While waiting at the airport I noticed a lot of people weighing their luggage before checking in to ensure that they didn’t go over the allocated 25kg.
So I though it was a good opportunity to use the luggage measuring device for some bicep curls while we were waiting. If you’re nearing the allocated weight allowance using this device actually requires quite a bit of strength .
Provided that you have the core strength to correctly brace and protect your lower back, these bicep curls can be a great way to utilise time spent waiting in the queue.
The weighing device adds an additional dimension to the degree of difficulty. The device’s handle moves around like a seesaw, which requires you use your core muscles to stabilise, and especially to brace with your transverse abdominus. By merely trying to suspend the suitcase off the ground, you can activate those core muscles.
At all times ensure you have the correct posture, ie. a straight back, chest out and shoulders back. If you don’t sufficiently brace from below the belly button you’ll transfer the load to your lower back, using external lower back muscles such as the Erector Spinae and internal lower back support muscles such as the multifidis.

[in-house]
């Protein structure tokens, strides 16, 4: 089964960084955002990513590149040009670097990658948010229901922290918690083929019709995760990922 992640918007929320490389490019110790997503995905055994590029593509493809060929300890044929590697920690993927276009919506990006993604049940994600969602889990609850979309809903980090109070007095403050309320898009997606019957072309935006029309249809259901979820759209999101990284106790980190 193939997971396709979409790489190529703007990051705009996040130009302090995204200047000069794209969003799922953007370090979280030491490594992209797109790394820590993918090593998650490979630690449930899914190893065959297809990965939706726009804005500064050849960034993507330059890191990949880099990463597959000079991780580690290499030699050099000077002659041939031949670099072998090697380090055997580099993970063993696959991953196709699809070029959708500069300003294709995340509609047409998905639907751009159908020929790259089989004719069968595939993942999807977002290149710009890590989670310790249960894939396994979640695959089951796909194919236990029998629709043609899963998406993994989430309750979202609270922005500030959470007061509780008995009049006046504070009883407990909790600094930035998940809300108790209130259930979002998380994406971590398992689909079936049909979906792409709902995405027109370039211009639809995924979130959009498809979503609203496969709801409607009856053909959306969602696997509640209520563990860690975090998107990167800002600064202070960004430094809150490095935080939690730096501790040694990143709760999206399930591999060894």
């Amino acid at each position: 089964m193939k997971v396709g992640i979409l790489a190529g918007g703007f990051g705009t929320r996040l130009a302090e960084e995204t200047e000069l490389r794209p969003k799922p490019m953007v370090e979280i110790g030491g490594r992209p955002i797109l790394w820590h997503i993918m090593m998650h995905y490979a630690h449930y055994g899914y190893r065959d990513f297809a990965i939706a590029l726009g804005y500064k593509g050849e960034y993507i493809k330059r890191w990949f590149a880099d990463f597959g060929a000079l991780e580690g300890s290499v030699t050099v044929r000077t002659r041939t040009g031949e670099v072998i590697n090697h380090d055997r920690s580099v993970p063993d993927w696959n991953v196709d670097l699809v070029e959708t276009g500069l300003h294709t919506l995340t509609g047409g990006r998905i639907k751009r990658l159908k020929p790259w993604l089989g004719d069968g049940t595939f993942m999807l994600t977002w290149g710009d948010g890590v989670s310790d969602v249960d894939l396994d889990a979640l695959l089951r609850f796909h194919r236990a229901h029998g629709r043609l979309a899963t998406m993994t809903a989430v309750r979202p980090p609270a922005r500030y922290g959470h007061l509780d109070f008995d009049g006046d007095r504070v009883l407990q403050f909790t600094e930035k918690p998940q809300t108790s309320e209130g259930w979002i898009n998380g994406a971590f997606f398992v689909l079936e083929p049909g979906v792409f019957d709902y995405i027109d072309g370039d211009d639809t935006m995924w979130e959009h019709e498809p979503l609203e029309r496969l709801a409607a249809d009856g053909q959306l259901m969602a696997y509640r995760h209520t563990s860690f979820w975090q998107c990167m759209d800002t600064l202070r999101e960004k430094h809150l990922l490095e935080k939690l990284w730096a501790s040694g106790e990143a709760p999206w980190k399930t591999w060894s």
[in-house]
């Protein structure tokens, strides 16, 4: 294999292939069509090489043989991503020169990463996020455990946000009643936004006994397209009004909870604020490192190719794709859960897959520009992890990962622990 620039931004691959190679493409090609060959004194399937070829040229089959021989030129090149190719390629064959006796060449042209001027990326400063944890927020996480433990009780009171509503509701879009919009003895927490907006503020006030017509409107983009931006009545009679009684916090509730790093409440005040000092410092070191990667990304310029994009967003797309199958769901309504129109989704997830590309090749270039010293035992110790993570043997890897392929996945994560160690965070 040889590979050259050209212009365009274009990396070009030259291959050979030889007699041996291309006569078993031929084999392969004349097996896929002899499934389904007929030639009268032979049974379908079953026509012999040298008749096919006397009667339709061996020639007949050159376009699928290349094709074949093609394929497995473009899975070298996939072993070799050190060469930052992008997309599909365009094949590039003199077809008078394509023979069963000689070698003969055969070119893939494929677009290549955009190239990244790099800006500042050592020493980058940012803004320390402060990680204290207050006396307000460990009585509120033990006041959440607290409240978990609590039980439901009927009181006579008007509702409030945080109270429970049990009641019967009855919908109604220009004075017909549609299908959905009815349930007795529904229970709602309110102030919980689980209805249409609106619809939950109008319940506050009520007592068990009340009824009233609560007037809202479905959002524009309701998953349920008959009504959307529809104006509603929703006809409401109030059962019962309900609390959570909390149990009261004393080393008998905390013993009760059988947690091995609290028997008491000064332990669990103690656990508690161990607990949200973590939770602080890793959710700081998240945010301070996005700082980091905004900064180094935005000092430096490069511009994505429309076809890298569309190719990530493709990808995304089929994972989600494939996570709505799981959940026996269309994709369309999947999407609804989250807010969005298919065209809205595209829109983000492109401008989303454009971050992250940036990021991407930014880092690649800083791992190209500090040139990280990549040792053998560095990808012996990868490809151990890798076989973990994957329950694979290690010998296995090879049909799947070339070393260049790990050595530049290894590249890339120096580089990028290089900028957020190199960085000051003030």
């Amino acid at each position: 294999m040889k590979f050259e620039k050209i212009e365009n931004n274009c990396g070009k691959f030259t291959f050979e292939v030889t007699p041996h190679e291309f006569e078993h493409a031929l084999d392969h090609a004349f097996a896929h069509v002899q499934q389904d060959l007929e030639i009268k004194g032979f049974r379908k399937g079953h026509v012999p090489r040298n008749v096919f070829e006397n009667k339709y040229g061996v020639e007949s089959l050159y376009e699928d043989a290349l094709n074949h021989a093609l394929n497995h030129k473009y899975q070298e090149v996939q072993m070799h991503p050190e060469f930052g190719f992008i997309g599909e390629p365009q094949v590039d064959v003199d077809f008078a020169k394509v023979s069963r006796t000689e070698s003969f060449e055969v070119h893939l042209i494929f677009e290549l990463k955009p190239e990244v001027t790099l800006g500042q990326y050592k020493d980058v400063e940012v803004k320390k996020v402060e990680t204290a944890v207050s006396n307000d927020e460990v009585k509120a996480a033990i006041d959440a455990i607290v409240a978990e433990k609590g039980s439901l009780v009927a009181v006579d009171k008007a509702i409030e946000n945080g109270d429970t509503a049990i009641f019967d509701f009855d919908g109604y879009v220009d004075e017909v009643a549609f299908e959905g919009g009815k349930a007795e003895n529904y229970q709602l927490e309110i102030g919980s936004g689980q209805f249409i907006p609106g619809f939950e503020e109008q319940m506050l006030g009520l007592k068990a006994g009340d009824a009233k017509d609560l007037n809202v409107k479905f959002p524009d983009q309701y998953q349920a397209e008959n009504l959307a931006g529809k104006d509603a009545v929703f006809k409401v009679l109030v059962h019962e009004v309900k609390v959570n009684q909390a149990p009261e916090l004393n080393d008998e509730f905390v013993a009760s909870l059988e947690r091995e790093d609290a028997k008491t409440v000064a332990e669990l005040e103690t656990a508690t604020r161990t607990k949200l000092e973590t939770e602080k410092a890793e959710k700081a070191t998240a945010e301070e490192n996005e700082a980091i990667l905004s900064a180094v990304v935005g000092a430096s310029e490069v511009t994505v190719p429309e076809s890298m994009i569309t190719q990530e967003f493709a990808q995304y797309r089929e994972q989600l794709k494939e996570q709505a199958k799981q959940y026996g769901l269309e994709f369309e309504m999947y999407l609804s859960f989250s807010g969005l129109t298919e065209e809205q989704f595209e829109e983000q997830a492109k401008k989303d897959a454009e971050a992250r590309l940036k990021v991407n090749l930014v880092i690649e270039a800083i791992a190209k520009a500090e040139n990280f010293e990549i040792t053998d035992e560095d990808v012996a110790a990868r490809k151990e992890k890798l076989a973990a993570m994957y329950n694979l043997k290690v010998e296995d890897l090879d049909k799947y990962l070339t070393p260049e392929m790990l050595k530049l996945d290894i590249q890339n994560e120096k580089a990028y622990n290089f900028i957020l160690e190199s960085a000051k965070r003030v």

You can hold the suitcase or weighing device with a clenched fist with your fingertips and palm facing the ceiling to perform a traditional bicep curl. Or hold the handle or weighing device with your fingertips and palm facing down to perform a reverse bicep curl.
The bicep curl predominately uses the large bicep muscle (bicep brachii), while the reverse bicep curl uses the bicep muscle (briachiradialis) as well as the muscles just below your elbow (all the wrist flexing muscles – Extensor digitorum, Extensor carpi radialis brevis).
My suitcase actually weighed 21.5kg, so maybe start by trying this with your cabin luggage first )